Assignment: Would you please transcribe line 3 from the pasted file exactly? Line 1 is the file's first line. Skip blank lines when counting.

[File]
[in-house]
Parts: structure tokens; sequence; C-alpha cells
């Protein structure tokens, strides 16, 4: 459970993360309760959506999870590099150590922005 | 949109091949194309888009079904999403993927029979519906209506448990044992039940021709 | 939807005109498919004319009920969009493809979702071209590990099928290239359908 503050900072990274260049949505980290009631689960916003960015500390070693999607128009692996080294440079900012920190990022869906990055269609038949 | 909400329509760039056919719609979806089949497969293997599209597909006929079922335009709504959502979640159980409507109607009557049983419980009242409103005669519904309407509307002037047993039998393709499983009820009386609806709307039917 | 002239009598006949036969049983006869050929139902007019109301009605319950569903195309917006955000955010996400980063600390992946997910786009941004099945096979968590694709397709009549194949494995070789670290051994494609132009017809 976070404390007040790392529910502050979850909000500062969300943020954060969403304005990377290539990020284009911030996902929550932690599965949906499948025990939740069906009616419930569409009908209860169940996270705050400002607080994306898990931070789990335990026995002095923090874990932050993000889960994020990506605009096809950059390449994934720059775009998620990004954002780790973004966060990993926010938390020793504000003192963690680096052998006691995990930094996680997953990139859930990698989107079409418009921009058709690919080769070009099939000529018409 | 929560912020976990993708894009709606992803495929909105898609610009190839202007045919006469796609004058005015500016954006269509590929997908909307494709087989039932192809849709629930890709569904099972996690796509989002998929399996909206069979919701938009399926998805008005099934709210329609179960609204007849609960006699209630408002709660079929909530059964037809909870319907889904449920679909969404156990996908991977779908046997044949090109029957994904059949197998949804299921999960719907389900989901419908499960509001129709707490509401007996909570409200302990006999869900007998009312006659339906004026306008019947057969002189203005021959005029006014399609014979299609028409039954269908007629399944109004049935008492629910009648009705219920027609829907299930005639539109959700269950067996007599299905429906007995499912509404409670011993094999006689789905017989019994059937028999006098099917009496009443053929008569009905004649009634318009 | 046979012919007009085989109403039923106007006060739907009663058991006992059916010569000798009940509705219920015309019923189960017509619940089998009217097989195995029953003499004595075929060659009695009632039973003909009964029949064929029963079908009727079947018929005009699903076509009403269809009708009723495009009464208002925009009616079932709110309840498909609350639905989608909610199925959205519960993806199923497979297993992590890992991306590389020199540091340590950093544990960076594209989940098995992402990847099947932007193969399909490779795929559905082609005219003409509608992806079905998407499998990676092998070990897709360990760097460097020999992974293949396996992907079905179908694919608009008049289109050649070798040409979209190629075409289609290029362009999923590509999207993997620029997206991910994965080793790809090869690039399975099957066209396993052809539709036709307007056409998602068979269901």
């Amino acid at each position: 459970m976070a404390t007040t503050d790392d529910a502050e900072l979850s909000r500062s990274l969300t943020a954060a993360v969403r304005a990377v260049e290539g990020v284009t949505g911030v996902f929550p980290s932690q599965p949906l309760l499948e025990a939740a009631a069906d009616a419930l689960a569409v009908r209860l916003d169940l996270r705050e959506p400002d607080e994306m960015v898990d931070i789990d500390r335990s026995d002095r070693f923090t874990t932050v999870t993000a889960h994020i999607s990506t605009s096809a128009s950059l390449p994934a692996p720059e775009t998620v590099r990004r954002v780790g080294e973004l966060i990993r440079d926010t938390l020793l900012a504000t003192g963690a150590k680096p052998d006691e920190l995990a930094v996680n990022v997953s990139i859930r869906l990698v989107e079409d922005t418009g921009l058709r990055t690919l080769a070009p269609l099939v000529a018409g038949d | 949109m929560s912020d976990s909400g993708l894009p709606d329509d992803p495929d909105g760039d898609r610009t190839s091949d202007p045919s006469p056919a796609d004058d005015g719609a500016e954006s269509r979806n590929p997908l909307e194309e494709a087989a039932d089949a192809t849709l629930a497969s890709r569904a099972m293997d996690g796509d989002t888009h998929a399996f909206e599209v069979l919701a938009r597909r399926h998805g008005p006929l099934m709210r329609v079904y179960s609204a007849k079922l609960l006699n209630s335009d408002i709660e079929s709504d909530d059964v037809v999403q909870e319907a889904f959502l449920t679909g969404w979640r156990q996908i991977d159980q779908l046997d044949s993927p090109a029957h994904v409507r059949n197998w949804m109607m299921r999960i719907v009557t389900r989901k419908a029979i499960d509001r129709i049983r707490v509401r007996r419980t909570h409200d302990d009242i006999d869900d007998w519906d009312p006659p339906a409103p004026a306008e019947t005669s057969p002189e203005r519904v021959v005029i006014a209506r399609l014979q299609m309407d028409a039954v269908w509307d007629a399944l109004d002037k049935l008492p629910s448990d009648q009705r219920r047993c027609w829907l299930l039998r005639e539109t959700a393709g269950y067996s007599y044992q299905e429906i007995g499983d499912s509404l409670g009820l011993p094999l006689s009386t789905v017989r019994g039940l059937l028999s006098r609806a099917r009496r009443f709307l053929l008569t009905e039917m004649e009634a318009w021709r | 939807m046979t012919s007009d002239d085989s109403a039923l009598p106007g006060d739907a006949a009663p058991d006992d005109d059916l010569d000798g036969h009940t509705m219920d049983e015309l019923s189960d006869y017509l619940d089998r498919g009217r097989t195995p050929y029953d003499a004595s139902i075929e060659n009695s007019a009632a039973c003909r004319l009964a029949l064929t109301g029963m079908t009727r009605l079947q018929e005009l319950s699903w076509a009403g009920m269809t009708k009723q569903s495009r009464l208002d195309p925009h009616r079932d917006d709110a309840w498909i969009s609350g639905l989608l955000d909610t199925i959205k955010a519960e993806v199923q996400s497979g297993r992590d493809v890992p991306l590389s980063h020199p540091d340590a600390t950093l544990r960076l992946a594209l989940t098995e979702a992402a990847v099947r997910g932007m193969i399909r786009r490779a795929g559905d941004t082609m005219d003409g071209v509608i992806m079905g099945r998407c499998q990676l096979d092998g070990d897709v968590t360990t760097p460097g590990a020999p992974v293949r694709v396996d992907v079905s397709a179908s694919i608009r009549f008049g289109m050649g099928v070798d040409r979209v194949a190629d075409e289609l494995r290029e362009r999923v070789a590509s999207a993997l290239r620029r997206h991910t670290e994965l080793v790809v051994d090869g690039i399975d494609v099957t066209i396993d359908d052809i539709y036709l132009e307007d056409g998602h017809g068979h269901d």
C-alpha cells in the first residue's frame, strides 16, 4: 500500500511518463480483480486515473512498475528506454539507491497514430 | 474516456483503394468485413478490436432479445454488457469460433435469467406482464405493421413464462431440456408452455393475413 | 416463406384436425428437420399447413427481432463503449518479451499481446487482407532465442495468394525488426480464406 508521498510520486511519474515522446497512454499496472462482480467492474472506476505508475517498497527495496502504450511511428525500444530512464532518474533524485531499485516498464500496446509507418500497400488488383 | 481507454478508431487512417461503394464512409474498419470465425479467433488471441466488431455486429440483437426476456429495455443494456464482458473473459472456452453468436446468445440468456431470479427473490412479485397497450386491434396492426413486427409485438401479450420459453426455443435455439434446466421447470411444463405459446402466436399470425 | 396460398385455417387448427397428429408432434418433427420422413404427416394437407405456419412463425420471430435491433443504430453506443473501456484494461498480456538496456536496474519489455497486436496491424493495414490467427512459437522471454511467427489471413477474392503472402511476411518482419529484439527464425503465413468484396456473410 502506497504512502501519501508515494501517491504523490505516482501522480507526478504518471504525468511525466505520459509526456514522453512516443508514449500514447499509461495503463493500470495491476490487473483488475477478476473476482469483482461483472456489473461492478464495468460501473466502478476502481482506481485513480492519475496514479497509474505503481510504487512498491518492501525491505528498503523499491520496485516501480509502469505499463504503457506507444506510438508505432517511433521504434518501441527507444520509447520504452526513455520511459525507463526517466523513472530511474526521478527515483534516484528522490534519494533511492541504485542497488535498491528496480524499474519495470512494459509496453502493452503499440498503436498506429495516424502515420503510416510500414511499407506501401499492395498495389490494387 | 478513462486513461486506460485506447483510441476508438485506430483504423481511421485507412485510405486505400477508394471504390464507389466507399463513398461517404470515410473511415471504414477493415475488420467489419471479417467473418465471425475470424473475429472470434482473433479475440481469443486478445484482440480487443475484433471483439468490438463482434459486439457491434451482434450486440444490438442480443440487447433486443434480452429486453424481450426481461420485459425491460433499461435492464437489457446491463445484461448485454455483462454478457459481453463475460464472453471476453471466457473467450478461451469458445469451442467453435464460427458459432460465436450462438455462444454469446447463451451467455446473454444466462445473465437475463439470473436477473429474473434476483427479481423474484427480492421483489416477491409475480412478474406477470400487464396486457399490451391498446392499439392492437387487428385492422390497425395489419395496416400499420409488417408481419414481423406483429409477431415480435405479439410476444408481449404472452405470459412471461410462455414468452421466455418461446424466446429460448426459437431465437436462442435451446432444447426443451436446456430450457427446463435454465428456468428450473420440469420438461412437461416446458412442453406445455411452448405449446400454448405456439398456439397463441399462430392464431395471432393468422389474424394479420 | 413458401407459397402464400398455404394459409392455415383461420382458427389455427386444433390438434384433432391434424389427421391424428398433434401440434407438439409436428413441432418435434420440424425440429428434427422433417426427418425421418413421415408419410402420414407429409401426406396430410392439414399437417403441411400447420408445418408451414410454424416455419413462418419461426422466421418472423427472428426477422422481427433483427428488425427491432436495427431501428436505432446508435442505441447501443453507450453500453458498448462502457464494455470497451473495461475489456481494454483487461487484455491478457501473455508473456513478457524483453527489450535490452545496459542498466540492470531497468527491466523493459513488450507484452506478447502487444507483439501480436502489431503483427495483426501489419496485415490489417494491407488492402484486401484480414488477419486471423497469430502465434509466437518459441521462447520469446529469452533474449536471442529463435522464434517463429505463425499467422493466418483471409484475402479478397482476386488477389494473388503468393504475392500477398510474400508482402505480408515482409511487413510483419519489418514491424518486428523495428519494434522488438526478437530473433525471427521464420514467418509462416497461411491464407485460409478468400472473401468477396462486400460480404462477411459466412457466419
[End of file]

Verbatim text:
């Protein structure tokens, strides 16, 4: 459970993360309760959506999870590099150590922005 | 949109091949194309888009079904999403993927029979519906209506448990044992039940021709 | 939807005109498919004319009920969009493809979702071209590990099928290239359908 503050900072990274260049949505980290009631689960916003960015500390070693999607128009692996080294440079900012920190990022869906990055269609038949 | 909400329509760039056919719609979806089949497969293997599209597909006929079922335009709504959502979640159980409507109607009557049983419980009242409103005669519904309407509307002037047993039998393709499983009820009386609806709307039917 | 002239009598006949036969049983006869050929139902007019109301009605319950569903195309917006955000955010996400980063600390992946997910786009941004099945096979968590694709397709009549194949494995070789670290051994494609132009017809 976070404390007040790392529910502050979850909000500062969300943020954060969403304005990377290539990020284009911030996902929550932690599965949906499948025990939740069906009616419930569409009908209860169940996270705050400002607080994306898990931070789990335990026995002095923090874990932050993000889960994020990506605009096809950059390449994934720059775009998620990004954002780790973004966060990993926010938390020793504000003192963690680096052998006691995990930094996680997953990139859930990698989107079409418009921009058709690919080769070009099939000529018409 | 929560912020976990993708894009709606992803495929909105898609610009190839202007045919006469796609004058005015500016954006269509590929997908909307494709087989039932192809849709629930890709569904099972996690796509989002998929399996909206069979919701938009399926998805008005099934709210329609179960609204007849609960006699209630408002709660079929909530059964037809909870319907889904449920679909969404156990996908991977779908046997044949090109029957994904059949197998949804299921999960719907389900989901419908499960509001129709707490509401007996909570409200302990006999869900007998009312006659339906004026306008019947057969002189203005021959005029006014399609014979299609028409039954269908007629399944109004049935008492629910009648009705219920027609829907299930005639539109959700269950067996007599299905429906007995499912509404409670011993094999006689789905017989019994059937028999006098099917009496009443053929008569009905004649009634318009 | 046979012919007009085989109403039923106007006060739907009663058991006992059916010569000798009940509705219920015309019923189960017509619940089998009217097989195995029953003499004595075929060659009695009632039973003909009964029949064929029963079908009727079947018929005009699903076509009403269809009708009723495009009464208002925009009616079932709110309840498909609350639905989608909610199925959205519960993806199923497979297993992590890992991306590389020199540091340590950093544990960076594209989940098995992402990847099947932007193969399909490779795929559905082609005219003409509608992806079905998407499998990676092998070990897709360990760097460097020999992974293949396996992907079905179908694919608009008049289109050649070798040409979209190629075409289609290029362009999923590509999207993997620029997206991910994965080793790809090869690039399975099957066209396993052809539709036709307007056409998602068979269901």